Sumava & Bohemia - saraharnoff


Through Šumava & Bohemia

November 21, 2014

Though it's been five years since I last set foot in the Czech Republic, one of my favorite places in the world, going back felt like seeing an old friend in passing and picking up right where you left off. We stayed in the western part of the country, the region known as Bohemia, starting in České Budějovice, where the original Budweiser was invented. I'll stick in another Couchsurfing plug here since we stayed with a wonderful family who took us to places we would have had a hard time getting to by bus, including the manor Hluboká nad Vltavou, a stunning white former hunting lodge. The only way I can describe the inside is that it looked remarkably similar to the interior of the manor on Downton Abbey. We also visited the red chateau Červená Lhota, which is red supposedly because a demon-possessed woman threw herself out of one of the windows and her blood stained the formerly white walls of the building. The villagers couldn't get the blood out so, naturally, they just painted the whole thing red.

We continued up through Prague (you'll see that next week), spent a day in Klatovy. The catacombs in Klatovy were creepy and interesting, and the castle Klenová, just outside the city, was a nice few hours spent as well. Though I have to say my favorite stop in the area was traveling to my home away from home in the Šumava area: Svojše.  We met up with my host family and stayed on their cow farm. We ventured on muddy roads in the old farm truck with Gonzo the belgian shepherd, and tracked down the cows in the misty morning. One of the most memorable highlights for us was hiking to and from Kašperk, which is surrounded by thick, foggy, slightly spooky forests. I took an unhealthy amount of photos of the trees disappearing into the distance, but I'll spare you all but a few.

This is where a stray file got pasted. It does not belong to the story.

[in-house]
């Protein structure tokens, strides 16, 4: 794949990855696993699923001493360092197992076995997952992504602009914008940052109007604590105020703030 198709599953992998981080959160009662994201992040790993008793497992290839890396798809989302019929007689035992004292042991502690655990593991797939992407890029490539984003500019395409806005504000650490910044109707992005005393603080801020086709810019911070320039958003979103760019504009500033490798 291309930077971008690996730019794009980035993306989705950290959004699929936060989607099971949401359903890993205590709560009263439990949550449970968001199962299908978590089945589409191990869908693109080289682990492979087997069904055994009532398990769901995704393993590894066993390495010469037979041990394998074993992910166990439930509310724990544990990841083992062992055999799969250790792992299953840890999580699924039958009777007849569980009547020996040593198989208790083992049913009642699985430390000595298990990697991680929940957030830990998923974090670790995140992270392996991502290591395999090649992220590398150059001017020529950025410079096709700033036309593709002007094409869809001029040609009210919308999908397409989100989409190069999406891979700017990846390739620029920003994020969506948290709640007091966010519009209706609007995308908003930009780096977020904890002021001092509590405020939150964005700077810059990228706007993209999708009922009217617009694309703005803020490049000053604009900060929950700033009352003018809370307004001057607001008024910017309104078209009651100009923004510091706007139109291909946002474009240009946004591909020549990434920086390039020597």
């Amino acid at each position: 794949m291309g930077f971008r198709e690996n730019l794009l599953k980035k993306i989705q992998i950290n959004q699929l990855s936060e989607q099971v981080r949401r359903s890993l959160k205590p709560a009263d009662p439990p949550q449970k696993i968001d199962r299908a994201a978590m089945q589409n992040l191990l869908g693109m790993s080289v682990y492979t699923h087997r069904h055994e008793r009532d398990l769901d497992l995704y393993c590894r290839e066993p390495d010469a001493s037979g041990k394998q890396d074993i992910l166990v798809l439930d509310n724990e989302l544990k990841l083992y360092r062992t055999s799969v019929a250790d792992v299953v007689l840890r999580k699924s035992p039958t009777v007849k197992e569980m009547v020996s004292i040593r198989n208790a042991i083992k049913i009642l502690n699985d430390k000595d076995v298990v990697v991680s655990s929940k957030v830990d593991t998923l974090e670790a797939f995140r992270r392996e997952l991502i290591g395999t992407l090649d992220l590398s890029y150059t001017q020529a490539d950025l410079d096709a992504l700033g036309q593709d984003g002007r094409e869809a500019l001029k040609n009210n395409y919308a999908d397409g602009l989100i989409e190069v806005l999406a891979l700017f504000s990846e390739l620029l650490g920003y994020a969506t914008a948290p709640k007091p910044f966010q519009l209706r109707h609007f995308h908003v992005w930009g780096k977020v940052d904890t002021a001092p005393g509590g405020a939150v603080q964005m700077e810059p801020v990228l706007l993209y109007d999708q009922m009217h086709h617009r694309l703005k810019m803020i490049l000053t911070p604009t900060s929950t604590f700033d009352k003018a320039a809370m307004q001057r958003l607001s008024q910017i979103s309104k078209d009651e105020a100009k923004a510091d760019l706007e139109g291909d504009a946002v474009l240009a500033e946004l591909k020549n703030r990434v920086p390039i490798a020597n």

Our itinerary was a nice balance of returning to a place filled with good memories while also having new experiences and seeing some things we never had before. Hopefully we will be going back sooner than five years from now.

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